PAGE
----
The high-end, enthusiast processors tend to get most of the press, with AMD and Intel releasing newer, faster processors on a regular basis, and redefining the performance landscape as a result. This does make for great headlines, but it also ignores the vast majority of buyers who simply cannot afford a processor that costs more than a mainstream PC. For most, the key element is value, and figuring exactly what the price-performance ratio is for a specific component.
Historically, Intel and AMD have targeted distinct brands at the various market sectors, and provided both entry-level and high-end processors. The strange thing is that up until today, AMD really didn't have a value brand. Intel markets the Pentium 4 and Celeron combination, while the AMD Duron simply drifted away over time. AMD currently has Athlon 64 and Athlon XP brands that essentially fill the markets, but the Athlon name has always been a performance-oriented one. Thus the AMD Sempron value brand was born, not only using existing Socket A technology, but forging entry-level inroads to Socket 754 as well.
The AMD Sempron release is kind of like a wedding, where the bride takes something old and something new. In this case, the Sempron 2800+ is the old, and the Sempron 3100+ is the new, but both are very well suited to the entry-level market. The AMD Sempron 2800+ and other Socket A models are based on the Thoroughbred core, feature 128K L1 and 256K L2 cache, and run on the 333 MHz front-side bus. This is basically a repositioning of the existing Athlon XP Thoroughbred core to the entry-level, while leaving the Athlon XP Barton models alone, at least for the time being.
Specifically, the Sempron 2800+ runs at 2.0 GHz, and AMD has also released Sempron 2600+ (1.833 GHz), 2500+ (1.75 GHz), 2400+ (1.667 GHz), 2300+ (1.583 GHz), and 2200+ (1.5 GHz) Socket A models as well. Physically, these new Sempron processors are duplicates of the existing Athlon XP Thoroughbred models, though not at the same clock speeds. One positive is the full compatibility with current 333 MHz Socket A platforms. This allows these Sempron models to slide right into an existing platform base, but the lower-than 333 MHz Athlon XP clock speeds also mean this is not really an upgrade line for current Athlon XP owners.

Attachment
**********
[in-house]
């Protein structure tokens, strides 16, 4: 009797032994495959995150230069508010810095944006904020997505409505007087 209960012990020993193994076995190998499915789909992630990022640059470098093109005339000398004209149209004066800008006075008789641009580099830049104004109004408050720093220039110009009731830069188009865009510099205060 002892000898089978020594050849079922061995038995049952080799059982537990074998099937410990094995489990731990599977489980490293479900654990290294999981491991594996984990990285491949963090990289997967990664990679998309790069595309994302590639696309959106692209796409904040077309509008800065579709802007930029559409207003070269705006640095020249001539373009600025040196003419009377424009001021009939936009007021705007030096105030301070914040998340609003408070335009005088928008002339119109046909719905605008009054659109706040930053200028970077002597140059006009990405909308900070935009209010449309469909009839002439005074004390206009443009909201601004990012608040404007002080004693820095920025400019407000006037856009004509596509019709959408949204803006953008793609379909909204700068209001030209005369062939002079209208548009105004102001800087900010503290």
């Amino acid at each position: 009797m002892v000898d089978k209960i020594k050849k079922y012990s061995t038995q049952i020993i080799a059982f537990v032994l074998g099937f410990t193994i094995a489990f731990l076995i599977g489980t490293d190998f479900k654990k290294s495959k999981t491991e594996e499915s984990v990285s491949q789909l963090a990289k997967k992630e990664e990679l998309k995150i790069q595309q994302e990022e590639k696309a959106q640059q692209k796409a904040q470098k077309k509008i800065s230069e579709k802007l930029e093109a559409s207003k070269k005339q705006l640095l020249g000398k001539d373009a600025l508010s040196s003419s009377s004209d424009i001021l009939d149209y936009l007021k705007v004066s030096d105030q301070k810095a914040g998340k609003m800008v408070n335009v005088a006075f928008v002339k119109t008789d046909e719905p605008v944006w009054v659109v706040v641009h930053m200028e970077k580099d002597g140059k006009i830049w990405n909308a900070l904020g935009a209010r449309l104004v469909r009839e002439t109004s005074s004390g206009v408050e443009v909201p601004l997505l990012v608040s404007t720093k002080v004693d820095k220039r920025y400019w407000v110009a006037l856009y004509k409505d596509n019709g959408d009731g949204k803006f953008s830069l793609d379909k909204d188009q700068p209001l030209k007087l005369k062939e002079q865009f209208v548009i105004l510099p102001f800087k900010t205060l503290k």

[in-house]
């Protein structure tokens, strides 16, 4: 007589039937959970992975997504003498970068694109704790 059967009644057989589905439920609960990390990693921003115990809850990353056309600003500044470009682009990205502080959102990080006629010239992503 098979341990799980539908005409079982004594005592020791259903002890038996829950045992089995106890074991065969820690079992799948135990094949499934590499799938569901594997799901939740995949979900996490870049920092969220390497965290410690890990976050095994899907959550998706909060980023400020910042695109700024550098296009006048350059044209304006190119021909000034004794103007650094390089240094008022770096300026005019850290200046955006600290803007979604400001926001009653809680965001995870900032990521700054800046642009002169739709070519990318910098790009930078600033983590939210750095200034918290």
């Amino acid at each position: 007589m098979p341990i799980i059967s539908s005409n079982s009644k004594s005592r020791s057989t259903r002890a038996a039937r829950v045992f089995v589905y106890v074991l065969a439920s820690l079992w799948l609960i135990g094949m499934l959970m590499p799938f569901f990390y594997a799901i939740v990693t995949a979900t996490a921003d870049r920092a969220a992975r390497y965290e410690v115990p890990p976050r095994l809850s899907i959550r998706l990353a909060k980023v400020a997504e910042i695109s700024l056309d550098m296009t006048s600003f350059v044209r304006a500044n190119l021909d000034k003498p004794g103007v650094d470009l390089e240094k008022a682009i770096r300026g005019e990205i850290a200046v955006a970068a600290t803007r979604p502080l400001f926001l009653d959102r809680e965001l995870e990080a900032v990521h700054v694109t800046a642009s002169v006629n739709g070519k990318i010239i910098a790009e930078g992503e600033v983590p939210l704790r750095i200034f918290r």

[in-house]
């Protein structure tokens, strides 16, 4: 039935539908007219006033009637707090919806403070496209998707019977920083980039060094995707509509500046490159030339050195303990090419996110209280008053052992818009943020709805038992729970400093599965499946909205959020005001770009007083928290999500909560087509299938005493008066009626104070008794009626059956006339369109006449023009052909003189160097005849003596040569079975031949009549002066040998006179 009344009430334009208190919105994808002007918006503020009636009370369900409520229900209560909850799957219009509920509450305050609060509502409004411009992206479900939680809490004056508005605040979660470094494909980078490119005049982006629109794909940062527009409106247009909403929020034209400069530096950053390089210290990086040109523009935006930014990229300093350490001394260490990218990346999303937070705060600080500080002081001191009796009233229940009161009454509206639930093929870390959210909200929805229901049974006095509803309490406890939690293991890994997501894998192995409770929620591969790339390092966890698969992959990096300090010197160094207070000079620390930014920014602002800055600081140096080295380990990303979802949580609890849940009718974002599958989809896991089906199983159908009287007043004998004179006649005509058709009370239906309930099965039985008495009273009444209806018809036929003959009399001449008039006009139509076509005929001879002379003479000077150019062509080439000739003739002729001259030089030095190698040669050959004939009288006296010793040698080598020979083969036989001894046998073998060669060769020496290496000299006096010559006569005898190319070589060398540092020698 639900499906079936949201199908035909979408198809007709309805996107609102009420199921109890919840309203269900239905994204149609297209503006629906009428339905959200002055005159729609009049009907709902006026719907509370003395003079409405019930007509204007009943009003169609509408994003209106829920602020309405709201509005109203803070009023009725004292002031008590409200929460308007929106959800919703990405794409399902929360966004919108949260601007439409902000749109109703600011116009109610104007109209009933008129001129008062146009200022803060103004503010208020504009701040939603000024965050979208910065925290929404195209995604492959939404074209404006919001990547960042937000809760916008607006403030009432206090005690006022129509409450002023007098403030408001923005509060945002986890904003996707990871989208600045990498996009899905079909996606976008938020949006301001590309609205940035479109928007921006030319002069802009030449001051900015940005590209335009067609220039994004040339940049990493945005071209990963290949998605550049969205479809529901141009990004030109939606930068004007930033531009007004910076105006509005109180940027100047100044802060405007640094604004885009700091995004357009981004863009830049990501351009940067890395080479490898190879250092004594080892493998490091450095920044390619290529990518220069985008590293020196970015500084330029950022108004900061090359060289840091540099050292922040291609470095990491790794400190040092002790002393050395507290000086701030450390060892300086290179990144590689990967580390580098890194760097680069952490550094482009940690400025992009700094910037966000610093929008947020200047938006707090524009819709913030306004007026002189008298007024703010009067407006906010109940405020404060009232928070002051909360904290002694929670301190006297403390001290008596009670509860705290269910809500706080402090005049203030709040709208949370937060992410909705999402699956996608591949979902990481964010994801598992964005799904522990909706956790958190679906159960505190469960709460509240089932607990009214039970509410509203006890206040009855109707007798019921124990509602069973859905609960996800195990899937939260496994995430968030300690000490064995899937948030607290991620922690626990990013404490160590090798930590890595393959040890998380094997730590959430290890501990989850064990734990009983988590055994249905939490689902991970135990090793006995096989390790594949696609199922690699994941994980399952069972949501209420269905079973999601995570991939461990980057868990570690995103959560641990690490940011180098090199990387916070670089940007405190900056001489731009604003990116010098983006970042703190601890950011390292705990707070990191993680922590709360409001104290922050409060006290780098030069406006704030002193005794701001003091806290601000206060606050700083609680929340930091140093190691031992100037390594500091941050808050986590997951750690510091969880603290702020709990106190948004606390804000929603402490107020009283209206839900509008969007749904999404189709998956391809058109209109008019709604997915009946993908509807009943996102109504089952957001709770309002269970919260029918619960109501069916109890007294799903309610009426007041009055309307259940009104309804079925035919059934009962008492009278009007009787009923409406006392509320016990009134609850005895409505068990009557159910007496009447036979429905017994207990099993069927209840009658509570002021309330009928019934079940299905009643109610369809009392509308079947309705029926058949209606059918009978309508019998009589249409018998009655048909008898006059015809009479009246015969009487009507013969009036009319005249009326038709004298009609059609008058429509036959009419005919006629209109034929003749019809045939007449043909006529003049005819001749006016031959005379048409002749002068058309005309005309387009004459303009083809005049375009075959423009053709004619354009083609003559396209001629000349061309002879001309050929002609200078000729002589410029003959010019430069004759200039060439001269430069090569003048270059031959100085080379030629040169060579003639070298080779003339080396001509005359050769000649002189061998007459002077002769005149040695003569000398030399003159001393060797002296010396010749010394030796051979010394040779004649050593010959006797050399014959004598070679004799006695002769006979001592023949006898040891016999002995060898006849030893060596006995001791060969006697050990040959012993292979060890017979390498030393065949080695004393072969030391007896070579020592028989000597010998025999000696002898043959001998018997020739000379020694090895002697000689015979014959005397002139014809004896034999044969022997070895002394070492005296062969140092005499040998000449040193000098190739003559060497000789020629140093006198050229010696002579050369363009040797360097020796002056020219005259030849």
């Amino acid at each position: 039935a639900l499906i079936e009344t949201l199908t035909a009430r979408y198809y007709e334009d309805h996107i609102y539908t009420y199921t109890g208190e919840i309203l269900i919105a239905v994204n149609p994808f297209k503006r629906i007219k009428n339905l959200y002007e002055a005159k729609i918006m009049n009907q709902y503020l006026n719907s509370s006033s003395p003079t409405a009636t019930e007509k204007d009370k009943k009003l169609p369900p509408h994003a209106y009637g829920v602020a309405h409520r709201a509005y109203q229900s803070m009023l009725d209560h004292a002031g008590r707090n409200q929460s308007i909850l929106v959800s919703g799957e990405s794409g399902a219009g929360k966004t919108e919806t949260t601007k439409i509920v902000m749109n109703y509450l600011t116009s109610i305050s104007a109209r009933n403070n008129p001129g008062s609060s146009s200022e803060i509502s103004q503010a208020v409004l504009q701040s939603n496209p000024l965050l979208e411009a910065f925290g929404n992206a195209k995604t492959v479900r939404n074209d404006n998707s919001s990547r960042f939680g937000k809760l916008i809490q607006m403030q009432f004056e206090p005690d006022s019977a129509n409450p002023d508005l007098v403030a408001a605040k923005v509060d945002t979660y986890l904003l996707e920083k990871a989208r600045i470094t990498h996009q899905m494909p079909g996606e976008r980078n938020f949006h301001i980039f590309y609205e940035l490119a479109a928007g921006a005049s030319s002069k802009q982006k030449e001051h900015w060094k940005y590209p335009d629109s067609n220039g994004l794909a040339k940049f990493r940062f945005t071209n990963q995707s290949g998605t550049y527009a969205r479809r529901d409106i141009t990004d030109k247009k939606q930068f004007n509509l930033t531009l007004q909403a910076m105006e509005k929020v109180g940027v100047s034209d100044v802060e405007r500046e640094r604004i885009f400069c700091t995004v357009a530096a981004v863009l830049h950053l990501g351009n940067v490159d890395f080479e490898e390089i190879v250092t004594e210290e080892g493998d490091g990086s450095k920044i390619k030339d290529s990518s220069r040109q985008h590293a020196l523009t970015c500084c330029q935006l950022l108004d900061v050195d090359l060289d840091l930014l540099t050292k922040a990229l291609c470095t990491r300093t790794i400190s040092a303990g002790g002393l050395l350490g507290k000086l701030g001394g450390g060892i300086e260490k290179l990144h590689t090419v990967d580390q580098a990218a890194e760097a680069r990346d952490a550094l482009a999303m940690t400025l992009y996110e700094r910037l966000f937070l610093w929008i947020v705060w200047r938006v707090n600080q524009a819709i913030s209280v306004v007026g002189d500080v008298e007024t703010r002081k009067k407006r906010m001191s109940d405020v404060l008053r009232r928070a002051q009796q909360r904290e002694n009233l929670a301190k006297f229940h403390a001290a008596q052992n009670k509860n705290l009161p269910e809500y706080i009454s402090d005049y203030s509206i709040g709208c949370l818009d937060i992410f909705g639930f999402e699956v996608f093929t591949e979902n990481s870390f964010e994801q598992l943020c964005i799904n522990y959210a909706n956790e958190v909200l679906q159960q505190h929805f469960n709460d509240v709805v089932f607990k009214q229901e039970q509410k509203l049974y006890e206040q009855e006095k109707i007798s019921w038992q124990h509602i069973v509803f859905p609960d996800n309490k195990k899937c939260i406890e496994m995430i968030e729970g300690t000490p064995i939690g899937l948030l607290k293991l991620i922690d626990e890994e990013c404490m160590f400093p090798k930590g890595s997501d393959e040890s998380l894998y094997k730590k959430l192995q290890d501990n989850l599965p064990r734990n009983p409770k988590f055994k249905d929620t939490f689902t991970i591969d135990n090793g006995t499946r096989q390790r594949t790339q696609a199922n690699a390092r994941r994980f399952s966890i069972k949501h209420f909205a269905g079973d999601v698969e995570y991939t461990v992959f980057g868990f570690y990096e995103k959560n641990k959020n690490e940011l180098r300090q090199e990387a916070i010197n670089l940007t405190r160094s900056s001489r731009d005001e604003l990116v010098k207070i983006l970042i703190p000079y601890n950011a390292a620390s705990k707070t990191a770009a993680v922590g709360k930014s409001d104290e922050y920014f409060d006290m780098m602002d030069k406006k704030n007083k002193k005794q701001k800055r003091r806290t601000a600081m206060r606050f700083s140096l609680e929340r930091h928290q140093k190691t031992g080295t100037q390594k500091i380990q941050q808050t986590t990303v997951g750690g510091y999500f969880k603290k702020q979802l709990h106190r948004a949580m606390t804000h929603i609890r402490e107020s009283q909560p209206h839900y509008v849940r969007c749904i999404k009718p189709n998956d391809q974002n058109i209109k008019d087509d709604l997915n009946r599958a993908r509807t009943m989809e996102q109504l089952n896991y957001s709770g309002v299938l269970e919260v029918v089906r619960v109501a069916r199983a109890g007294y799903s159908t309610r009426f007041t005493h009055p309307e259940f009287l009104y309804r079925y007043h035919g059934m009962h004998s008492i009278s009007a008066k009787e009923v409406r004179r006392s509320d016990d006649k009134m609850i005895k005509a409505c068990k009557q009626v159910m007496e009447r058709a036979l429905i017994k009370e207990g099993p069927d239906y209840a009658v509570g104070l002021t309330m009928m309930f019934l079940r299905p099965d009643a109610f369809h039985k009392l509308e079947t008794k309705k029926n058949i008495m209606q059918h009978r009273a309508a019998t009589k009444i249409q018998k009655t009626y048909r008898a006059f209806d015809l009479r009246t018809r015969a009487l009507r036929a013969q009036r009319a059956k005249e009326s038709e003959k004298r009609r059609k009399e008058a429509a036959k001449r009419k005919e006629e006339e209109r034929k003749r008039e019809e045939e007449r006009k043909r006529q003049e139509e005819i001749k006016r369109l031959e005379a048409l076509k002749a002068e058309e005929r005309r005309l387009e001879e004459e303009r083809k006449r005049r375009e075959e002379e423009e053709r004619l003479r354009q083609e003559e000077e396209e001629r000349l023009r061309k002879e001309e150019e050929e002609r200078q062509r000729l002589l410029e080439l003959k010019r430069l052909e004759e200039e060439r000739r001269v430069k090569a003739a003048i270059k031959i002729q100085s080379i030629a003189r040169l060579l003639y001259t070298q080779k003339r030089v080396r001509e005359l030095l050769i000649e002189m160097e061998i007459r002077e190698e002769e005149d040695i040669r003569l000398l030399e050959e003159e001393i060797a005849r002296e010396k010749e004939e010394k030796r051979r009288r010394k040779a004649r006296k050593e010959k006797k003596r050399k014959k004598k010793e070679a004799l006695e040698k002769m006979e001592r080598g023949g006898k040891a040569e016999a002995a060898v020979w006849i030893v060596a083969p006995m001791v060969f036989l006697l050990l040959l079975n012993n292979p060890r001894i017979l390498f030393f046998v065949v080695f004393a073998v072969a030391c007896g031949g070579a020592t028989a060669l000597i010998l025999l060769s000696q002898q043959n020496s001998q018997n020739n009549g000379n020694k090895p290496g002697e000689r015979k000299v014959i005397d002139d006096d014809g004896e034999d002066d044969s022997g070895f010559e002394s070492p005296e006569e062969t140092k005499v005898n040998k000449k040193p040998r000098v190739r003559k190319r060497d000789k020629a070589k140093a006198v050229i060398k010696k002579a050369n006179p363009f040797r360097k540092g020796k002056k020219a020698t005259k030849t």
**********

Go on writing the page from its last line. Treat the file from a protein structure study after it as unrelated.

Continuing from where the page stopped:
The Sempron 3100+ is a more interesting product release, as it is a totally new core revision, and uses Socket 754 as its platform base. The Sempron 3100+ is a Newcastle core variant, but instead of 512K of L2 cache, AMD has cut it in half to 256K. This is similar to the Newcastle release itself, and the impact of going from 1-MB L2 to 512K was not that big a deal, and in many cases, there was no performance impact. We have a feeling that the 256K of L2 featured on the Sempron 3100+ will have an impact, as AMD is targeting this model directly at value buyers. The Sempron 3100+ has no AMD64 capabilities, and is the first Socket 754 processor that does not support 64-bit computing.
The other physical specifications of the Sempron 3100+ remain consistent with current Athlon 64 Newcastle processors, including a 1600 MHz system bus, a 64-bit integrated memory controller supporting up to 400 MHz DDR, and a 0.13-micron process. The Sempron 3100+ has a core speed of 1.8 GHz, and is the only Socket 754 Sempron on the current AMD release list. In terms of platform compatibility, we tried the Sempron 3100+ on a few different Socket 754 motherboards, and it ran without issue, but we needed to get a beta BIOS file to ID the model number properly.
It should also be readily apparent that AMD needs to do something about their model number system, as we now have multiple processors using the same numeric code. The Sempron 2800+ shares its moniker with the Athlon XP 2800+ TB, Athlon XP 2800+ Barton, and Athlon 64 2800+. This duplicate number problem doesn't exist with the Sempron 3100+, although AMD will need to educate customers that a Sempron model number has a different performance basis than an Athlon XP or Athlon 64 model number. Surprisingly, this is one area that Intel managed to do right, and correctly separated the Pentium 4 and Celeron numerical scales.